Seven million extra field passes — quantifying the costs of a GMO ban


A professor from the University of Saskatchewan and his Master’s student are causing quite a stir ‘Down Under’ due to some startling revelations contained in a paper published by the two earlier this year.

The paper explores the economic and environmental consequences of a moratorium that effectively banned all use of genetically modified (GM) canola in Australia from 2004 till 2010.

A description, though brief, of the impact of the six year moratorium is quite sobering. “We estimated the economic loss to Australian farmers was just under one half billion dollars, Australian,” says Dr. Stuart Smyth, associate professor at the University of Saskatchewan. “We estimated there were seven million additional field passes to have to do land work, which burned over eight million litres worth of diesel fuel, and resulted in about 24 million kilograms of additional greenhouse gasses.”

I recently spoke with Smyth, shortly after his trip to Australia where he had delivered several talks on just how damaging to the environment— and the bottom line — the moratorium had been.

Opponents of biotechnology will often cite greed as the only reason these novel plants are brought forward for commercialization. This completely obscures the tremendous environmental benefits of this kind of scientific innovation, Smyth says. The audiences in Australia were interested in the economic benefits, “but they were really interested to learn what some of the environmental benefits were from Canadian farmer experiences after a decade, and now 20 years’ worth of GM canola production — what farmers here are recognizing as environmental benefits.”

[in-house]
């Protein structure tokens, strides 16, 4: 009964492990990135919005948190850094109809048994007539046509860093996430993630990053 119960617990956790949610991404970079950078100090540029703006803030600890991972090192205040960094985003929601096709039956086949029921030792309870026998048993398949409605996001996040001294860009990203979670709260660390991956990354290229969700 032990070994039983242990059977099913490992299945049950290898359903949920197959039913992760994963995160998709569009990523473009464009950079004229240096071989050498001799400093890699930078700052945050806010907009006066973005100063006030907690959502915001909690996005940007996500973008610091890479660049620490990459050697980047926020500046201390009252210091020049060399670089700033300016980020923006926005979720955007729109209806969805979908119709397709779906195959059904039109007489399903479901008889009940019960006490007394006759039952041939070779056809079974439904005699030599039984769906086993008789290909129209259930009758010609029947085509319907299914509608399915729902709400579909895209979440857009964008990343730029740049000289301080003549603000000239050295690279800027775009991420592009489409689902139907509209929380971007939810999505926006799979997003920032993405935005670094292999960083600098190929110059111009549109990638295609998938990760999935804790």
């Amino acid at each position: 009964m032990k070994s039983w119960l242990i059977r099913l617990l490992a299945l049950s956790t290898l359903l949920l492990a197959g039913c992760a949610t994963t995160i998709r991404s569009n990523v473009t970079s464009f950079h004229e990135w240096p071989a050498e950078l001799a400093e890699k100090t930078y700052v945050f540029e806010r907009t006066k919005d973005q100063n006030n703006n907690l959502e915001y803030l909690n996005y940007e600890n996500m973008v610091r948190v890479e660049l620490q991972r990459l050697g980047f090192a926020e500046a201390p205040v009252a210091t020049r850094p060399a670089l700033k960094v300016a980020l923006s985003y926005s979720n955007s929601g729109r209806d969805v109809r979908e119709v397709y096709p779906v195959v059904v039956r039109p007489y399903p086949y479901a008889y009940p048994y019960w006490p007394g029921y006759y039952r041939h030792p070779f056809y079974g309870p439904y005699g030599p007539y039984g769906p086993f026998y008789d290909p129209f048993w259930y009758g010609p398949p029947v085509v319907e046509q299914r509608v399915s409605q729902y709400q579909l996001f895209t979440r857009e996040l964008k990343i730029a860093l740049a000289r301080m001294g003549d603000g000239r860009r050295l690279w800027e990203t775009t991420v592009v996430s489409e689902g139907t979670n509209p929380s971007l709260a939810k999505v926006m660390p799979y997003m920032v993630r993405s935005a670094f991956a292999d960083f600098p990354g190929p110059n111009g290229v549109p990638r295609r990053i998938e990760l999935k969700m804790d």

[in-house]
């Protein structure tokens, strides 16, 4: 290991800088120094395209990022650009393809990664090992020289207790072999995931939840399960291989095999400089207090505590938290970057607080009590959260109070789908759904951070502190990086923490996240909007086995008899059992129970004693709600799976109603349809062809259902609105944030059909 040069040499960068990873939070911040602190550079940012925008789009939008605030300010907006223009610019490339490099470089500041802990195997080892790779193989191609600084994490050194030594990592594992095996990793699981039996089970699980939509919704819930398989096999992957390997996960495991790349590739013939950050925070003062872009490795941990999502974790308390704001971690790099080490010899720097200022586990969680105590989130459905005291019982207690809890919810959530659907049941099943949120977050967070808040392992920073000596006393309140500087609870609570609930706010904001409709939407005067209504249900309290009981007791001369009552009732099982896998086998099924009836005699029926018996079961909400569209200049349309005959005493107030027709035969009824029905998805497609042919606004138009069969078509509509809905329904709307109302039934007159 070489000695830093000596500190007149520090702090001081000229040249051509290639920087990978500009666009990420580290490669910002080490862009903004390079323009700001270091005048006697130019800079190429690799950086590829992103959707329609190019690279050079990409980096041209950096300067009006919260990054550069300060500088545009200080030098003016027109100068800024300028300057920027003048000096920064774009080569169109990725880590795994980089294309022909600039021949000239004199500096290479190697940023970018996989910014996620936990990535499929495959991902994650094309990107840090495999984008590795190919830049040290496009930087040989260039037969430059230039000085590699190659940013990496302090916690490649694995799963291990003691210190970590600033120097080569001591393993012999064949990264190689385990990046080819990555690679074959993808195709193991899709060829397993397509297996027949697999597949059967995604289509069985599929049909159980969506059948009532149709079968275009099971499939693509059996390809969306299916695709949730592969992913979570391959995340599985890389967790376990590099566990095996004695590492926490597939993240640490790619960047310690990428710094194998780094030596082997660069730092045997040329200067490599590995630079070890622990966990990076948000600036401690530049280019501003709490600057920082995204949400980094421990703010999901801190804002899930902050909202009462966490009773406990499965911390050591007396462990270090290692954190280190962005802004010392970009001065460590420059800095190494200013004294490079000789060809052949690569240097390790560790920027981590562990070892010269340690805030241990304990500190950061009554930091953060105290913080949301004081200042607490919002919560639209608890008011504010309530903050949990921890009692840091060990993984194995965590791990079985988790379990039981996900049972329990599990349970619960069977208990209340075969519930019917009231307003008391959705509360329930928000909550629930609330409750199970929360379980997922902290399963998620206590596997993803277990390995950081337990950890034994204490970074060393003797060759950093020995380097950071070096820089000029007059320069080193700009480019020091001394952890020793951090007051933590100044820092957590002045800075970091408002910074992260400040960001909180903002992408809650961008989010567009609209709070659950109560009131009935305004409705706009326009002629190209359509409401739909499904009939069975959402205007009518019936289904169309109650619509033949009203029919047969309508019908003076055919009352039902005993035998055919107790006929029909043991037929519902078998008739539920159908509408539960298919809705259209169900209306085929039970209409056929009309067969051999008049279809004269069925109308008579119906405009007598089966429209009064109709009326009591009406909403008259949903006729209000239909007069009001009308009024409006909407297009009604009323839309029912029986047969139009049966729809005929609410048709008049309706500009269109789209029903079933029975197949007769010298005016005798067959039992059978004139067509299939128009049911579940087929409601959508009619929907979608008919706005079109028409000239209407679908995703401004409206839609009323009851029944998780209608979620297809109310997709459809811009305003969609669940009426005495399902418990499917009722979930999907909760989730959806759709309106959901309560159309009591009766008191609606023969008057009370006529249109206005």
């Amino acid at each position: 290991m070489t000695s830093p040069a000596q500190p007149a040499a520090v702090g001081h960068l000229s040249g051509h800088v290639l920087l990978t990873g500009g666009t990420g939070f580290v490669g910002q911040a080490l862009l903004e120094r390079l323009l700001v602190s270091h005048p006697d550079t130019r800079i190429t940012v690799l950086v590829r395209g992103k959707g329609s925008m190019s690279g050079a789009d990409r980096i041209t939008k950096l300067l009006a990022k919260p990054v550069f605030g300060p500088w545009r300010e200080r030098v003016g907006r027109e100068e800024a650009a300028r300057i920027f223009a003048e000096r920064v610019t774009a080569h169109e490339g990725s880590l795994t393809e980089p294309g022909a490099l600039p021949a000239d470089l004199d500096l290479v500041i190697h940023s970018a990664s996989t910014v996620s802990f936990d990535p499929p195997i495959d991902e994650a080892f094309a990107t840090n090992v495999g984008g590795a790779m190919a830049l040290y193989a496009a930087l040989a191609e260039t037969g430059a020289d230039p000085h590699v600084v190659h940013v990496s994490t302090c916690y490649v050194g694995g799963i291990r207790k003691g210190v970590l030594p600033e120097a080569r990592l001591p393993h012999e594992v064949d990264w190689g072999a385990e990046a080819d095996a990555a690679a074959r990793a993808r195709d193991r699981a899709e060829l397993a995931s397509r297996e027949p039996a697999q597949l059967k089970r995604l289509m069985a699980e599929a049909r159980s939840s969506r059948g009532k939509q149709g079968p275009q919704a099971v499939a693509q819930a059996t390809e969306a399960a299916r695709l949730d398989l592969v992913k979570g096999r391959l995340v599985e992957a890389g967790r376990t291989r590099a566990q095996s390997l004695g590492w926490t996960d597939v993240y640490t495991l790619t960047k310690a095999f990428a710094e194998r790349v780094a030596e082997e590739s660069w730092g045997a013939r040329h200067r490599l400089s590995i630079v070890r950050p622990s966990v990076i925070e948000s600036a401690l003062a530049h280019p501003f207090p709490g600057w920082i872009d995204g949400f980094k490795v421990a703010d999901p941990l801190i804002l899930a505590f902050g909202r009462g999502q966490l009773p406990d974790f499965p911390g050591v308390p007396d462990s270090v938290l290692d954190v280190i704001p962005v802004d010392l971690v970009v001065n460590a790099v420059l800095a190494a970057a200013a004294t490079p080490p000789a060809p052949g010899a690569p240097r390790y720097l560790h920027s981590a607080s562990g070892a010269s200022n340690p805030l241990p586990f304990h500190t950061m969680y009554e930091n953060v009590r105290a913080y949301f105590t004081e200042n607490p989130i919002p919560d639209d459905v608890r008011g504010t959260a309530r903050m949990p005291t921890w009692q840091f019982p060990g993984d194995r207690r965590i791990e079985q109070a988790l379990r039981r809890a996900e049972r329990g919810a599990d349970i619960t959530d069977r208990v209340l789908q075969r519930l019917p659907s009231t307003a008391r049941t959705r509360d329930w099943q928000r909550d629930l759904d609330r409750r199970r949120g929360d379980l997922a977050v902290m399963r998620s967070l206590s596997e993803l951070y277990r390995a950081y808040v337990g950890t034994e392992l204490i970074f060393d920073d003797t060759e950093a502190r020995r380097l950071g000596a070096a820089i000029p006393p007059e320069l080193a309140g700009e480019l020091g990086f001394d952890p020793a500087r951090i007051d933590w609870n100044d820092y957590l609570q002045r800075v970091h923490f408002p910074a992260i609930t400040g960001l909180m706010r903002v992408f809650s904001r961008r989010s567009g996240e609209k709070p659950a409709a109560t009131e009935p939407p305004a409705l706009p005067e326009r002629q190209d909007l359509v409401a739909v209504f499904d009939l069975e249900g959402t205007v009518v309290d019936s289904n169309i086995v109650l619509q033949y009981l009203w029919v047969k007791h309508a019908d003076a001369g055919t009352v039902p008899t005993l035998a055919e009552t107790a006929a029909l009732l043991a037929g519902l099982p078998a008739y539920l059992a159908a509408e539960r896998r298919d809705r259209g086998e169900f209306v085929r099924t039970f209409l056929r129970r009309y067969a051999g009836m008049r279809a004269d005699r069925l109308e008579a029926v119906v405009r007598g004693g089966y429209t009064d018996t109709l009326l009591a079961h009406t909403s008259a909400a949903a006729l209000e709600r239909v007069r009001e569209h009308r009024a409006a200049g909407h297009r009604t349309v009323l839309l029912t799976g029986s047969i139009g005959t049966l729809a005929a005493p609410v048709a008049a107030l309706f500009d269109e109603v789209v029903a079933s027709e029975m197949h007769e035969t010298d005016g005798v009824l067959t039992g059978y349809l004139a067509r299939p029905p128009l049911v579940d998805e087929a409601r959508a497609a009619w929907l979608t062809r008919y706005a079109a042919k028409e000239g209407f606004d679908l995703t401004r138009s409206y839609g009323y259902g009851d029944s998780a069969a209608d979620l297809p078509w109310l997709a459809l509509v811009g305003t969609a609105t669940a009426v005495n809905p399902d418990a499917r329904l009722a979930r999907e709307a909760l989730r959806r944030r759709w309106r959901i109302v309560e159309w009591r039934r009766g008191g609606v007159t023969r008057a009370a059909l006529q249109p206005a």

Smyth explains that the invitation to Australia was the result of the hard work of one of his master’s students, Scott Biden. “We published a paper in January from his thesis and he looked at the cost of the moratorium that Australia had put on GM canola,” he says. Although this was work about Australia, very little work had been done on this topic in Australia, so audiences were anxious to hear from Smyth.

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Smyth holds the Industry Funded Research Chair in the Department of Bioresource Policy, Business and Economics in the College of Agriculture and Bioresources at the U of S. The chair was established recently (2014) and Smyth is the only one to hold it to this point.

The position was created in response to the realization regulatory hurdles were becoming harder and harder to clear for new scientific innovations. As Smyth says, the industry saw that, “The real constriction point in the commercialization of new crop varieties is at the regulatory level, and that is why they were interested in funding a new research position that would examine the costs and the impacts that regulations have on agriculture.”

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